Although the full extent and nature of the sexual exploitation of children is only beginning to be recognised, it is a problem of global significance that requires strong and effective responses. The extent to which the viewing of child exploitation material (CEM) is linked to involvement in producing such material, sharing it and using it to groom and then assault children is a key concern. Most such material is held online, and it is important to understand how offenders use the internet to access CEM and to groom children for sexual exploitation.
This exploratory study examines data relating to a sample of offenders convicted of online child sexual exploitation offences under Australian Commonwealth law, to determine how online forms of child sexual exploitation and offline child sexual exploitation, or contact offending, are related. The majority of offenders in this study appeared to commit only online offences, although in a minority of cases there was a connection between exploitative material, grooming and contact offending.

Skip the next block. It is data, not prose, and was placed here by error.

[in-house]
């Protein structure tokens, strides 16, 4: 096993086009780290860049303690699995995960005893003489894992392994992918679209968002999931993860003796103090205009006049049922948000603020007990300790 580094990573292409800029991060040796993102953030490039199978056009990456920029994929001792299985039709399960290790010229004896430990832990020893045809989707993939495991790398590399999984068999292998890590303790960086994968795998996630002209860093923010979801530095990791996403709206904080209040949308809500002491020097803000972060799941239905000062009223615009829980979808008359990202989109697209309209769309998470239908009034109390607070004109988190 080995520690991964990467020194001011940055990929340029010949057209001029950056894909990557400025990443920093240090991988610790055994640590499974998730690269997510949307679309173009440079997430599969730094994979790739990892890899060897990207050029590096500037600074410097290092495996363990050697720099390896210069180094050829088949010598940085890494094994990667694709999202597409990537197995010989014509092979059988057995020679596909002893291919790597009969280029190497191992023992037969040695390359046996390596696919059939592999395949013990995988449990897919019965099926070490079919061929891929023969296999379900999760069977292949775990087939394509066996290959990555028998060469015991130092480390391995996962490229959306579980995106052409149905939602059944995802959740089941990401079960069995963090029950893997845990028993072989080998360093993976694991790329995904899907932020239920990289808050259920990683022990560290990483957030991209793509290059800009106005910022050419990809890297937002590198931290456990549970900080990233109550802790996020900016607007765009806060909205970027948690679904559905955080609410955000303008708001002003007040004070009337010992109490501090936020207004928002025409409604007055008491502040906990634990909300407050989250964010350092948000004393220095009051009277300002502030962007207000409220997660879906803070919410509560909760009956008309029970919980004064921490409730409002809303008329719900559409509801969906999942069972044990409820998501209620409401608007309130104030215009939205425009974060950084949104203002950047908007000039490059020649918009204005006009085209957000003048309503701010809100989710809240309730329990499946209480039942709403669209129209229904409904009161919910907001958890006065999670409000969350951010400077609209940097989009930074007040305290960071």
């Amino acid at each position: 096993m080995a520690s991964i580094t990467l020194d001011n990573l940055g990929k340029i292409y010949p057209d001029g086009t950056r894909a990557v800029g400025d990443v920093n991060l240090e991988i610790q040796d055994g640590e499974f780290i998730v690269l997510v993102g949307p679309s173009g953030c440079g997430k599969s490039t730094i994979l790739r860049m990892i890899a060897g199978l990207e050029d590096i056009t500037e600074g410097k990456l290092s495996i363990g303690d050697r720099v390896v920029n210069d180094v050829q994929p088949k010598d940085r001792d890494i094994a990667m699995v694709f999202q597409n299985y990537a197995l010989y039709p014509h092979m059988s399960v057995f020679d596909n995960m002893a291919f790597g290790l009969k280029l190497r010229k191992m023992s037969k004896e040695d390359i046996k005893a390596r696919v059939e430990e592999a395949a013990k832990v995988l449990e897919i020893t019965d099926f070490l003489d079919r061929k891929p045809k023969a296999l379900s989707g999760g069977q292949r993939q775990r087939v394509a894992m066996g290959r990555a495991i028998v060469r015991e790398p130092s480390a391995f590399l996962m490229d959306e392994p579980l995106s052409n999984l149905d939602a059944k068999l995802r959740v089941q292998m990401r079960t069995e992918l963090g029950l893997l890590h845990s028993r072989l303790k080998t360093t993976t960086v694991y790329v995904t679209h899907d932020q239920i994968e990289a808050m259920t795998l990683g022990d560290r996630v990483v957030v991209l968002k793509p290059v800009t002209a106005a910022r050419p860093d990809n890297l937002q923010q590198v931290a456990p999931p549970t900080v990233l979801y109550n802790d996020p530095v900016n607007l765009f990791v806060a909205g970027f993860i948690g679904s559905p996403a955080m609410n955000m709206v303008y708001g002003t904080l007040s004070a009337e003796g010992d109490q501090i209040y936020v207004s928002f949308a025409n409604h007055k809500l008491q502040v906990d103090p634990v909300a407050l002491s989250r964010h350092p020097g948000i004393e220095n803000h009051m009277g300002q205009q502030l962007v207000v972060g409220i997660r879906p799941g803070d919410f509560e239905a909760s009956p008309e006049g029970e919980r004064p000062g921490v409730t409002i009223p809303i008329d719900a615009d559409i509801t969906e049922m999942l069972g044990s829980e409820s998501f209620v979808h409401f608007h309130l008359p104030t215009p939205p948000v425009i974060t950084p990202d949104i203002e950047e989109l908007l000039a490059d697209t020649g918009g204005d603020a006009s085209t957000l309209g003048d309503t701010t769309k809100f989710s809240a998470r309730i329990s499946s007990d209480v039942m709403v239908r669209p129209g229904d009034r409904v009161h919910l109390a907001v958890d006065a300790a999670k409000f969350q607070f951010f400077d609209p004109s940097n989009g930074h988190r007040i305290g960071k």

This study is an important early step in improving our understanding of offenders and points to the need for further assessment of the nature of online child sexual exploitation and its relationship to other forms of sexual and violent offences.